In July 2020, the Northern Ireland Affairs Committee of the House of Commons unanimously approved and published a report highlighting the lack of clarity for Northern Irish businesses on the new protocol agreed between Britain and the EU as part of the withdrawal process. They warned that the British Government had left businesses ill-prepared to face new obligations from January 2021.
On 7 August 2020, British Cabinet Office Minister Michael Gove announced a new £650 million Brexit support and peace and reconciliation package for Northern Ireland. Mr Gove confirmed that £300 million of the package was allocated to the Peace Plus programme and will help “to support peace, prosperity and reconciliation projects on the island of Ireland”. £200 million will go towards a new free-to-use trader support service that will assist with import, safety and security declarations on behalf of traders. The other £155 million will go towards new technology to ensure the new processes can be fully digital and streamlined.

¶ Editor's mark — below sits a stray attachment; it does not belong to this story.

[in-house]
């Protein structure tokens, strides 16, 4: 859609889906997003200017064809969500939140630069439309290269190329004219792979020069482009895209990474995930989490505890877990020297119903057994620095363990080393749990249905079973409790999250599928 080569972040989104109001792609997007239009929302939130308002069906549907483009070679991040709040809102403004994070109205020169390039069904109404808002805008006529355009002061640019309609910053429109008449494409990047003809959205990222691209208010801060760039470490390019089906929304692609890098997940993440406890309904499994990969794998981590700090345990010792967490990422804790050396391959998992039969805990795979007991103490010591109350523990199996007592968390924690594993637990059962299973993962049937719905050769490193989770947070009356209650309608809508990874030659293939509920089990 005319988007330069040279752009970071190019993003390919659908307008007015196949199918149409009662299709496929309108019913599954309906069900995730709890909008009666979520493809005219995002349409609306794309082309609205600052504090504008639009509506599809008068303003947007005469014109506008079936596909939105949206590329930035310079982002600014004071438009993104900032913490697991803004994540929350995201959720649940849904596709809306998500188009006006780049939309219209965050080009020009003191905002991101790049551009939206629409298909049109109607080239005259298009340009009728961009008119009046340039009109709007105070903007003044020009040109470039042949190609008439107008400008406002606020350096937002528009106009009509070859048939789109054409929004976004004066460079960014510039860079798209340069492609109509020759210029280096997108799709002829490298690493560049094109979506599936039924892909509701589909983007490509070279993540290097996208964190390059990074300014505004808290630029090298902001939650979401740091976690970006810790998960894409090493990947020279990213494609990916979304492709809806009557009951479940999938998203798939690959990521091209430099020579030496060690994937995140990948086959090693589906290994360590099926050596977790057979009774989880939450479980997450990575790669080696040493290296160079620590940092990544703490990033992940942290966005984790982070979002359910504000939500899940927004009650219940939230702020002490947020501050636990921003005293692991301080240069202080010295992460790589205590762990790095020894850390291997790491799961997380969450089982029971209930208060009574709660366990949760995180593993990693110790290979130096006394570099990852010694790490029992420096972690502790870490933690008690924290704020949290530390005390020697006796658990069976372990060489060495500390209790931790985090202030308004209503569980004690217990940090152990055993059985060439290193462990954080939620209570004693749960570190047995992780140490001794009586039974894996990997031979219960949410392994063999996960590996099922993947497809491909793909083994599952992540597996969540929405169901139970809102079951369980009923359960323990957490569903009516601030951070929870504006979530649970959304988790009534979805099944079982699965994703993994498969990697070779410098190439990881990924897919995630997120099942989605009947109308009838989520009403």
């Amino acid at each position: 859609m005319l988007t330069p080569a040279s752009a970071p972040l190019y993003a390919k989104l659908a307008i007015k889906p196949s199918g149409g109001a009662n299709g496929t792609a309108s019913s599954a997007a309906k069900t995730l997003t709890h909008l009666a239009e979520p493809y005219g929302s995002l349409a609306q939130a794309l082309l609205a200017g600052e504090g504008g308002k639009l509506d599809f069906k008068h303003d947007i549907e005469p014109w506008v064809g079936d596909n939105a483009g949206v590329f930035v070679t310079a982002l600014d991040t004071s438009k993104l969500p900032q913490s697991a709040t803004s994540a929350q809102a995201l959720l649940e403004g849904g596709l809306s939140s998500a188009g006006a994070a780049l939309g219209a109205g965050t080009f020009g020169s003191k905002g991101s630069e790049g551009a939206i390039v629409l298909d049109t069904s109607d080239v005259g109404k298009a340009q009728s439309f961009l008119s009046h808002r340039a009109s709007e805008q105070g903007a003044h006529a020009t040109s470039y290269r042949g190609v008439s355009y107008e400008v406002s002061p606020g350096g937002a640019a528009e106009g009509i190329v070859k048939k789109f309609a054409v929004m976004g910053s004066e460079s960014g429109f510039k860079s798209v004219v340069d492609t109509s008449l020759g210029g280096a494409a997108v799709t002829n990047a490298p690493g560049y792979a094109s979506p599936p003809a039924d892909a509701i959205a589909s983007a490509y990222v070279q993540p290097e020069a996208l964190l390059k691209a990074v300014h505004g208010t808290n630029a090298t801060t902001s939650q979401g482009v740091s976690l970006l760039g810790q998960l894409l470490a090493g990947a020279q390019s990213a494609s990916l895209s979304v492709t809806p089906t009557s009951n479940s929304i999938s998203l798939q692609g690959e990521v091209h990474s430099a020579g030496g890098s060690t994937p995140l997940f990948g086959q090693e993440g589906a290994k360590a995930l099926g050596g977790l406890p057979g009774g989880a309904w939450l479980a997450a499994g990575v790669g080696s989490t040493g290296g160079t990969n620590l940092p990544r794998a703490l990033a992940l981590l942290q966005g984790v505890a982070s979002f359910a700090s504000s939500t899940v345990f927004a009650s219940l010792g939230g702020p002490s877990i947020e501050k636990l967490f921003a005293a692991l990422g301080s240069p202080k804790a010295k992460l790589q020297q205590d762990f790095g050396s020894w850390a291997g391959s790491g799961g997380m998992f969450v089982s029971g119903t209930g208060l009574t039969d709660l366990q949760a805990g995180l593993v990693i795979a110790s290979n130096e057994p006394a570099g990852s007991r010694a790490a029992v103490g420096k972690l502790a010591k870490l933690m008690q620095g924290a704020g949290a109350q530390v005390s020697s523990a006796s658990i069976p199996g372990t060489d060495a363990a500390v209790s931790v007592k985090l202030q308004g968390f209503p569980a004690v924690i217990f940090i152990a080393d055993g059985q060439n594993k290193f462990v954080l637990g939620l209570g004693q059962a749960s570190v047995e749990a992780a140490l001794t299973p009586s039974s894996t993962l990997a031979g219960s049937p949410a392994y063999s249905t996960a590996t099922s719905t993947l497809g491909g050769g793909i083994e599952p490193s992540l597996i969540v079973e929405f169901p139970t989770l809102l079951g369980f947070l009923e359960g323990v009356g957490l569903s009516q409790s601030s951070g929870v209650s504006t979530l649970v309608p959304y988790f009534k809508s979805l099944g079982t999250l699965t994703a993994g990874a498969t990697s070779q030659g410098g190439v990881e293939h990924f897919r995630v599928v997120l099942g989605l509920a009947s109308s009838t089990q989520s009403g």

Northern Ireland Secretary Brandon Lewis said that the investment underlined the British Government’s “absolute commitment to the people and businesses of Northern Ireland”.
Detractors however, have highlighted that the £300 million commitment to peace funding had already been pledged back in 2019 to continue joint projects with the EU. It has also been argued that the remaining £355 million investment in spending on new import procedures for goods entering Northern Ireland that has been necessitated by Brexit with £155 million designated for the implementation of technology to ensure the new procedures are digital.
The remaining £200 million is dedicated to implementing a trader support service, designed to take care of import procedures and their associated costs for a period of two years leaving Northern Irish businesses uncertain as to who will shoulder these costs upon the expiry of this term.